Sr. Director of Employee Engagement at California company gives advice to retailers
More than half (55.8%) of the American workforce is paid at hourly rates, according to the most recent data from the U.S. Bureau of Labor Statistics.
That’s why HR leaders should be offering hourly workers the same benefit that salaried workers have demanded since the COVID-19 pandemic, according to Traci Chernoff, senior director of employee engagement at Palo Alto, CA-based Legion Technologies.
“Flexibility is the number-one driver for not only retention, but also attracting new talent,” Chernoff told HRD. “Hourly employees are no different.”
“When you’re working on an hourly basis, you could be working part-time or multiple jobs just trying to make ends meet,” Chernoff says. “Offering flexibility shows an employer cares about the individual impacting their business because they’re giving them the opportunity to truly own and be accountable for their work experience.”
Flexibility goes hand in hand with predictive scheduling, in which employers give employees ample notice of their work schedule. Although there’s no predictive scheduling law for the state of California, several major cities have laws that HR leaders must be aware of.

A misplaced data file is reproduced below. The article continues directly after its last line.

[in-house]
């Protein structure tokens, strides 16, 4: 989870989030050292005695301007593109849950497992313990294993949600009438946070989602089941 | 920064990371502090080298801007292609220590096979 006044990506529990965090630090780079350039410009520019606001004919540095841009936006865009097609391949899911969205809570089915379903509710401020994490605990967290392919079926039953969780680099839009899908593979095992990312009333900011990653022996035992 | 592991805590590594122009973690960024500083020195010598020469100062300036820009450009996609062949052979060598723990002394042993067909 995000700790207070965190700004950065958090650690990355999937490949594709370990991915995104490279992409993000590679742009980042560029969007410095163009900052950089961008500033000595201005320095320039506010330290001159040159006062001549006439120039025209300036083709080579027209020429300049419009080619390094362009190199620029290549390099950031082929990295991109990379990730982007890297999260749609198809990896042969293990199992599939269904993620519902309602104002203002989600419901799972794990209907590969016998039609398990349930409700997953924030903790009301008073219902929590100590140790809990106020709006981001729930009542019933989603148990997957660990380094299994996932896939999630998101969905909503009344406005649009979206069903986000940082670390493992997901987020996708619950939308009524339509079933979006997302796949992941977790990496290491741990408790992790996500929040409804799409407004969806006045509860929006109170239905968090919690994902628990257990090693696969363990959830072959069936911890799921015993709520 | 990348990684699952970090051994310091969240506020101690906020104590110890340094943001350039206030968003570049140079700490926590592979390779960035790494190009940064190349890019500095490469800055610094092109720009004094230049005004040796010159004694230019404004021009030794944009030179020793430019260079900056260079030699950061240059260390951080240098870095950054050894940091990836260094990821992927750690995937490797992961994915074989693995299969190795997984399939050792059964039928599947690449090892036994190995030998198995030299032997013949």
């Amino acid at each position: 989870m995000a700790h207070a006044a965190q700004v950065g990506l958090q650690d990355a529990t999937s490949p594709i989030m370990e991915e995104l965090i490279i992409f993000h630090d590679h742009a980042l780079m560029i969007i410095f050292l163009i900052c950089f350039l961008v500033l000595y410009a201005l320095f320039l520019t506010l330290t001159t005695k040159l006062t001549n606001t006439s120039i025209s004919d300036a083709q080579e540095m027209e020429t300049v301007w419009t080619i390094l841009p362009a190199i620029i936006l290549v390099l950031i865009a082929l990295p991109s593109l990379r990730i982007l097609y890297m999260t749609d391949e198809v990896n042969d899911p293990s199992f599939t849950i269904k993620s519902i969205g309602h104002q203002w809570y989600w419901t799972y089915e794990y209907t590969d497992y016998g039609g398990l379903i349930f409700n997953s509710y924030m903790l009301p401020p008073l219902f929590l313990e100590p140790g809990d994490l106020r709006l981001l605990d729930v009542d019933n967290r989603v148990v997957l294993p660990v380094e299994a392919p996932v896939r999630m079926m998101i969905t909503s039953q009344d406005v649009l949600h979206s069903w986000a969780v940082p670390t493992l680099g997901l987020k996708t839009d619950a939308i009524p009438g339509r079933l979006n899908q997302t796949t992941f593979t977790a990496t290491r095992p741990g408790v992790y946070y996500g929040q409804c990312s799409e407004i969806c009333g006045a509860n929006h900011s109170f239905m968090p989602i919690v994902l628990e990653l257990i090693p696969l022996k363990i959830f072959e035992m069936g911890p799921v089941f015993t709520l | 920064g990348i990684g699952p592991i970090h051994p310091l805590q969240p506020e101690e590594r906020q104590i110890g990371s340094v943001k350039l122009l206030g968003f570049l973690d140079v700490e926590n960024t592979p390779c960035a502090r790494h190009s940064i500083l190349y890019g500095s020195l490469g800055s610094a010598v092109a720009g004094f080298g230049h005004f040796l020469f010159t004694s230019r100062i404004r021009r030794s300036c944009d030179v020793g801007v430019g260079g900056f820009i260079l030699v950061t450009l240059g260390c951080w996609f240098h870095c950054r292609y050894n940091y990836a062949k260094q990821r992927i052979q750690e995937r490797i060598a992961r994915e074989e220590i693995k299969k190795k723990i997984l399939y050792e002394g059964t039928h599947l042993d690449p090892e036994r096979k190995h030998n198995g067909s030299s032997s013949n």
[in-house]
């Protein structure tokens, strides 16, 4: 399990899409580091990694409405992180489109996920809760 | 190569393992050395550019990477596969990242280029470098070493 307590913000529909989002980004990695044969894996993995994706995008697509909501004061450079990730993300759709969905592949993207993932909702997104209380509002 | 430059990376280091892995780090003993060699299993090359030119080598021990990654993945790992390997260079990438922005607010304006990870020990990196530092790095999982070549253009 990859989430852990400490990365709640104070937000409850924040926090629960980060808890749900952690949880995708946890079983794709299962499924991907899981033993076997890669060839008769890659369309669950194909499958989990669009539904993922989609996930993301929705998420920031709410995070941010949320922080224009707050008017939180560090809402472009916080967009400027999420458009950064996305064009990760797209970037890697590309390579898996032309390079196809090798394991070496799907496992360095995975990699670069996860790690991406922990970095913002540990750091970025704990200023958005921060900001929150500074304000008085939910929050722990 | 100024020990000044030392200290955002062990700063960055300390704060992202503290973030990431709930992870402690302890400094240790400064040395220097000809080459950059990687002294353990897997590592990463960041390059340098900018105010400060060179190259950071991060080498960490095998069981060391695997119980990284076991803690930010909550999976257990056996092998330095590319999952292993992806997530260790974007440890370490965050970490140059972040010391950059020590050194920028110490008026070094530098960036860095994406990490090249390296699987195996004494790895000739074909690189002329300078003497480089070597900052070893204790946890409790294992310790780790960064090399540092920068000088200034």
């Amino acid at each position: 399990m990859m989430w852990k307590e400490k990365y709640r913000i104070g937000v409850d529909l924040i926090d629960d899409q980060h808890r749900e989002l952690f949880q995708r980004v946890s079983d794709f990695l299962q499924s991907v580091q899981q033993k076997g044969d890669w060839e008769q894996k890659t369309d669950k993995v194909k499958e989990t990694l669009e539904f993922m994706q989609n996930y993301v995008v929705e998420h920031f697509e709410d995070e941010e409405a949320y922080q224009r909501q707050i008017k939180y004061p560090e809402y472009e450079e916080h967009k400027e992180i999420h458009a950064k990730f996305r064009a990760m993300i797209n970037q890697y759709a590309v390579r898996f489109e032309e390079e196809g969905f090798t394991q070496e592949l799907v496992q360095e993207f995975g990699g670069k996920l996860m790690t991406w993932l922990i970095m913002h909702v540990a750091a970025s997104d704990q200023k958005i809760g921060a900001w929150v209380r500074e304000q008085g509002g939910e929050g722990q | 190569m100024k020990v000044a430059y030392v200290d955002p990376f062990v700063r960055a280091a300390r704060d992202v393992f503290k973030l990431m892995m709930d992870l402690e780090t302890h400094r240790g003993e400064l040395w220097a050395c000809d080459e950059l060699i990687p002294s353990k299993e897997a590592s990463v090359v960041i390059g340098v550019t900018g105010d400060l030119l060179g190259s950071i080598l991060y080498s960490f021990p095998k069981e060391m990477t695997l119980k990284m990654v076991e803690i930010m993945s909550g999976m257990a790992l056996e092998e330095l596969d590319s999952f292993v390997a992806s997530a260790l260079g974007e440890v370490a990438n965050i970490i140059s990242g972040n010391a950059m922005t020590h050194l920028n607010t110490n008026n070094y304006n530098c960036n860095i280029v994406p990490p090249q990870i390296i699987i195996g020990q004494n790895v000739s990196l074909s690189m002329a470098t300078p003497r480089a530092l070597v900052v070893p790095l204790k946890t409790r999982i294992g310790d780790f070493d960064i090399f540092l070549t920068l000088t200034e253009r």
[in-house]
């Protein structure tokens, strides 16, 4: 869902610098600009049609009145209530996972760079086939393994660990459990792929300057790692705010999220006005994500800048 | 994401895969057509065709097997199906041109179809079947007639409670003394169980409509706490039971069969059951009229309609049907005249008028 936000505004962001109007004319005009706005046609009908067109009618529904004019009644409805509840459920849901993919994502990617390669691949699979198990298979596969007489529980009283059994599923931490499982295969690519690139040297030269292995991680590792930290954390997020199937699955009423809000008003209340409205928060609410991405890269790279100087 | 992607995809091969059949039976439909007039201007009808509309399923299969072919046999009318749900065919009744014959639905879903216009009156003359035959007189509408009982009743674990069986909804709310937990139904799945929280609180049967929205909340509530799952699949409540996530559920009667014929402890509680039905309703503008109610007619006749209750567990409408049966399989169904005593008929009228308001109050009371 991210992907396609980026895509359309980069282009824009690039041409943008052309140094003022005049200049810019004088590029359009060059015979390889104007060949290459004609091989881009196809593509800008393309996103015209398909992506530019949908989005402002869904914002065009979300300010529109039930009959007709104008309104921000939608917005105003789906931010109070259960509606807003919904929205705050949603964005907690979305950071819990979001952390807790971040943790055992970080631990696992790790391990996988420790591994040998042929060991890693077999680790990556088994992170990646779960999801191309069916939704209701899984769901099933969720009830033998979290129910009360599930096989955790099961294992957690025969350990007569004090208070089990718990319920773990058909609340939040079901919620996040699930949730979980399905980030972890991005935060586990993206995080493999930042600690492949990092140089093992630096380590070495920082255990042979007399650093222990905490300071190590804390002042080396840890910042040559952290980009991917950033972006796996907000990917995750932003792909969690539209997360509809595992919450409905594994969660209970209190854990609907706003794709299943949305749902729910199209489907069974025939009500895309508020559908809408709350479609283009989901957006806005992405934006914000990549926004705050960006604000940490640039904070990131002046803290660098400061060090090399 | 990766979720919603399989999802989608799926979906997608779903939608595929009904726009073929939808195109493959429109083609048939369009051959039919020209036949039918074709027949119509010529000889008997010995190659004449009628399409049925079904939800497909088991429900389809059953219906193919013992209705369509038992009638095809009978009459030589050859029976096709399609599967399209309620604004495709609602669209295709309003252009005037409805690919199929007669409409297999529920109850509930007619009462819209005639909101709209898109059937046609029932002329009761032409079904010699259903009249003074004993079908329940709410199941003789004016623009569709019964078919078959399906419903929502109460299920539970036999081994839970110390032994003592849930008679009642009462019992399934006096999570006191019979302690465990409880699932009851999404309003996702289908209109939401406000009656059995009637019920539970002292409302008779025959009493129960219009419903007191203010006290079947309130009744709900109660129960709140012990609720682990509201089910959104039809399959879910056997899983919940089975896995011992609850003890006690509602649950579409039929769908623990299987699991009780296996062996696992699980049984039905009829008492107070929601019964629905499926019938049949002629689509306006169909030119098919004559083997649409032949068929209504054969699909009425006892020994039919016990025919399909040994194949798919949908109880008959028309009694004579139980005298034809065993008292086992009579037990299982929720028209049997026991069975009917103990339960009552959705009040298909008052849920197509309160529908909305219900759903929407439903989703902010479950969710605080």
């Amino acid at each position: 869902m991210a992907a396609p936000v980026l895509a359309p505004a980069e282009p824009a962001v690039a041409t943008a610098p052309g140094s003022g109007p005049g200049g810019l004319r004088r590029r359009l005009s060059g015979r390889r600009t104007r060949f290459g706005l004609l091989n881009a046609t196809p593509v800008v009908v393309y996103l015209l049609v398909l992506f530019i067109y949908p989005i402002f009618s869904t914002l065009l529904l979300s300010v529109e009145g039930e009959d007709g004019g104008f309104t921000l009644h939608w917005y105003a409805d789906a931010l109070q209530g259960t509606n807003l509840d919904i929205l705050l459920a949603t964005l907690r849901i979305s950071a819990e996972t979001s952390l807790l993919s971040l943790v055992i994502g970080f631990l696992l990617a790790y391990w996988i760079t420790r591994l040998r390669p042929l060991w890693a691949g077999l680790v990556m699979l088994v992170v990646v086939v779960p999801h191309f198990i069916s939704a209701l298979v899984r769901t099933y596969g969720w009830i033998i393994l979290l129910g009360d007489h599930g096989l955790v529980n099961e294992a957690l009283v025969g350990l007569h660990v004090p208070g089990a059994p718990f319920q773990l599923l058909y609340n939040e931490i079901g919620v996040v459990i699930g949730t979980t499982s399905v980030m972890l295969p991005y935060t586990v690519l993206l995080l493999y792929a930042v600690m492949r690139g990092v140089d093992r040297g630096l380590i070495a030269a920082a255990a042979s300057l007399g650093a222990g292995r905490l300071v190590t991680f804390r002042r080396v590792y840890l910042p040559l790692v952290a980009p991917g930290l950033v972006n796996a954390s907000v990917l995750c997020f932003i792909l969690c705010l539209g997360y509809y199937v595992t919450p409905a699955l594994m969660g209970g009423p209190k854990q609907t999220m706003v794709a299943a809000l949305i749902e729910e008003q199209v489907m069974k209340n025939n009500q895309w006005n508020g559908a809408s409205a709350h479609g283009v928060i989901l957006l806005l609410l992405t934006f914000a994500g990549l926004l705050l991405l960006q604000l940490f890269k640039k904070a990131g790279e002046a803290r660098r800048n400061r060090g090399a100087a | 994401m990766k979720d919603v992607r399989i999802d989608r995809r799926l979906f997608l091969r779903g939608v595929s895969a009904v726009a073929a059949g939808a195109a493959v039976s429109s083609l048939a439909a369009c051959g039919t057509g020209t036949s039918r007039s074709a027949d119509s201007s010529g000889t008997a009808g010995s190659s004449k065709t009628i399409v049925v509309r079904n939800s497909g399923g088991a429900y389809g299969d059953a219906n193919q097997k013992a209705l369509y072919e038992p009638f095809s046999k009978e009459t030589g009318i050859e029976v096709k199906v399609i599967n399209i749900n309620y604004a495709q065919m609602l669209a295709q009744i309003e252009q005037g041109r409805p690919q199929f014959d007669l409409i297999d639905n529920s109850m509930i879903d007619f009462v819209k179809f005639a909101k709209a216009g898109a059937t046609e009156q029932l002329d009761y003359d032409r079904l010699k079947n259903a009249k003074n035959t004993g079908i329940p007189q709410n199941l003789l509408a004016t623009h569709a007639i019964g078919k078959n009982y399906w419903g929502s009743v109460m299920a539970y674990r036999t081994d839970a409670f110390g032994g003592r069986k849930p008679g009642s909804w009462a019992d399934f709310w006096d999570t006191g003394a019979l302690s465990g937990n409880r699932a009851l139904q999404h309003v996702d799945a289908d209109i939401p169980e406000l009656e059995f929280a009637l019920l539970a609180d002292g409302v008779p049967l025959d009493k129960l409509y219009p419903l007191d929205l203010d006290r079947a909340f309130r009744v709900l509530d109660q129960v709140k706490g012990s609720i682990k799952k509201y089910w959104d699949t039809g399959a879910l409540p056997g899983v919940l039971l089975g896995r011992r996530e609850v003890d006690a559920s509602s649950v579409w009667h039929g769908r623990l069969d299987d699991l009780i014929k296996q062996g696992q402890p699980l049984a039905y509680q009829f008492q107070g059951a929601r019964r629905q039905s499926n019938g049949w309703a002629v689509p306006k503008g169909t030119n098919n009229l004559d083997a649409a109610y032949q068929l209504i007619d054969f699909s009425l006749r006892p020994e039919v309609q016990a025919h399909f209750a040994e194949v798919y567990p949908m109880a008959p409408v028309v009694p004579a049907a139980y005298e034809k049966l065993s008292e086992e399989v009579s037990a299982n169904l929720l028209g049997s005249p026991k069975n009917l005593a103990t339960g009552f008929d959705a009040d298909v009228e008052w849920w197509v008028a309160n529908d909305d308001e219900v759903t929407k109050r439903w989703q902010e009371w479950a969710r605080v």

For example, San Francisco retail establishments, such as restaurants, bars and banks, with at least 40 locations must provide employees with at least two weeks’ notice of their expected shifts or pay employees a premium of one to four hours of pay at their regular hourly rate. Meanwhile, San Jose’s predictive scheduling law applies to employers of 36 or more employees.
“Now is the time for businesses to think about not just the legal implications by not providing flexibility and predictability, but also what they can do to elevate and engage their workforce,” Chernoff says.
In the latest episode of HRD TV, Chernoff explains how artificial intelligence (AI) is revolutionizing the hourly workforce, as well as how workforce sharing can solve the hourly worker shortage in the United States.